Once again, foreign investments saved the day inQ2 2017, despite the rising C$. International equities and emerging markets offered good returns while Canadian equities declined slightly. U.S. bonds also outperformed Canadian bonds as the yield spread between the 2 markets closed during the quarter.The second quarter again showed the importance of healthy diversification. The EAFE (Europe, Australasia and Far East) and emerging market indices continued to perform well and U.S. equities consolidated their first quarter gains while the Canadian stock market continued to lag. So far, this is the opposite of 2016 when the Canadian stock market was leading the pack.
Equities: long live diversification!
For the year to date, the S&P 500 index of the U.S. stock market (in C$) is up 5.6%, propelled in large part by technology stocks, particularly heavyweights such as Facebook, Amazon, Google, Microsoft and Apple. The sorry spectacle offered by Donald Trump does not seem to worry investors too much.
International equities also had an excellent return of 10.6%. The wind of optimism blowing through Europe - symbolized by the election of Manuel Macron in France - is probably a factor. Stocks are up 20% or more in several countries. The United Kingdom did less well because of the anticipated impact of its withdrawal from the European Union, particularly on the important financial sector. In Japan, the increase is also more moderate than in Europe. The Japanese economy continues to be held back by structural rigidities and is facing demographic headwinds.
Emerging market equities have risen by 14.4% since the beginning of the year. Among the BRICs, the underperformance of Russia (-13.1%) was largely offset by India (16.1%) and China (13.7%). Several other smaller markets participated in the increase, including Turkey with a year-to-date performance of nearly 30%.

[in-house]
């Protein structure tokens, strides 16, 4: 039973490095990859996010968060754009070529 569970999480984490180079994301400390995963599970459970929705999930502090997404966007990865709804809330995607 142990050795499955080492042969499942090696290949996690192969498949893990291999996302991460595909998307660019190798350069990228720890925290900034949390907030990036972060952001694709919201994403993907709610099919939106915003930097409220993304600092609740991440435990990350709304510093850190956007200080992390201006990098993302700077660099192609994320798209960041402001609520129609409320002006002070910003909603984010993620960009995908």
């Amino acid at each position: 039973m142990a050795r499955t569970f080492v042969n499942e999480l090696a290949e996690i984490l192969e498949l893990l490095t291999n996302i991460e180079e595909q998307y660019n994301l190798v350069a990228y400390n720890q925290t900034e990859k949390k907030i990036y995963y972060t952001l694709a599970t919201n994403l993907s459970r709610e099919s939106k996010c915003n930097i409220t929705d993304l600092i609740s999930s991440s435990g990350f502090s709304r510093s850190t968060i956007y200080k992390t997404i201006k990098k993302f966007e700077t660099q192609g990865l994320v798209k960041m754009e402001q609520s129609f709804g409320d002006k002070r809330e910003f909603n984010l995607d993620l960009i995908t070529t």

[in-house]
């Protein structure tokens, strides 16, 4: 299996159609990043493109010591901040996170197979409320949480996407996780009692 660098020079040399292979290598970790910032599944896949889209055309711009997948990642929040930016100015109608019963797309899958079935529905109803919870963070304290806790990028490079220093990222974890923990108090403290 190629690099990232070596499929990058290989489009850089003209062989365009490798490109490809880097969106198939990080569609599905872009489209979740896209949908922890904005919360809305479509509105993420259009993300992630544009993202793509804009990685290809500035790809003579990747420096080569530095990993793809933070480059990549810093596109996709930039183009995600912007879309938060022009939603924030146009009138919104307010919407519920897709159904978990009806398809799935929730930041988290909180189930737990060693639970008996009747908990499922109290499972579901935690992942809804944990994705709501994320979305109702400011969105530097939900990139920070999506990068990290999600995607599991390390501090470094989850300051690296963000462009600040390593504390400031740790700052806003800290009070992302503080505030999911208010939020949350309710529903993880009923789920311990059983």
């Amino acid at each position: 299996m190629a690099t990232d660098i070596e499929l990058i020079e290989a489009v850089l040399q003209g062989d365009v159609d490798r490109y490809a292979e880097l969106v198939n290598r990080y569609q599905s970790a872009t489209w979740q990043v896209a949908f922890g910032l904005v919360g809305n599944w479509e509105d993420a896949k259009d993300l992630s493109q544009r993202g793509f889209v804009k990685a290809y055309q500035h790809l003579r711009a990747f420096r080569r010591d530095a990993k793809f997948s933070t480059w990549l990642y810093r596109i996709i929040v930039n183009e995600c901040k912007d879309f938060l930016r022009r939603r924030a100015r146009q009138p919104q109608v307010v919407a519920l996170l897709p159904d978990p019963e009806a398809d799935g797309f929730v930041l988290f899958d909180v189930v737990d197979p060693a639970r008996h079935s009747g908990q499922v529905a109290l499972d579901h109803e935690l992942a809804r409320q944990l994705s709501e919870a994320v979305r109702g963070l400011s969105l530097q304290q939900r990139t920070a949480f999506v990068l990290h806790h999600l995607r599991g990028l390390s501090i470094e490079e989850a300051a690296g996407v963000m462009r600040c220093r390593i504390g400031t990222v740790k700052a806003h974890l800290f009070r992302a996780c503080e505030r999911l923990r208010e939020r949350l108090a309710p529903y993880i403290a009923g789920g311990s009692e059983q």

Bonds: rates are on the rise
We have been anticipating it for a long time, but it is now a fact: interest rates have begun to rise in Canada, as they have in the United States. It is expected that even the European Central Bank will start tightening its monetary policy in the coming months. Bond markets were quick to react: the yield on 10-year Government of Canada bonds rose from 1.4% in early June to 1.9% in mid-July. The spread between Canada and the U.S. has also closed, which has helped our position in U.S. bonds.
Real Estate Investment Trusts (REITs)
So far, REITs have been able to withstand the rise in bond rates. Their performance during the quarter was nil.
After several years of very accommodating monetary policy - short-term interest rates close to zero and massive injections of liquidity into the financial system - central banks are starting to raise interest rates. If confirmed in the coming months, this tightening of monetary policy will have an impact on all asset classes.
The impact will be immediate on the budgets of households that have taken out a variable rate mortgage. In turn, this increase could also lead to a correction in the price of residential real estate (condos, single-family homes and plexes) if it has the effect of reducing demand. Remember that Canada is one of the countries where residential real estate is the most expensive in the world in terms of average household income and rent levels. Although this is especially true in Toronto and Vancouver, other major Canadian cities will not be spared if there is a correction.
Rising long-term interest rates will also inevitably have an impact on the performance of financial assets - stocks and bonds. For this reason, our return assumptions are conservative for the next 3 to 5 years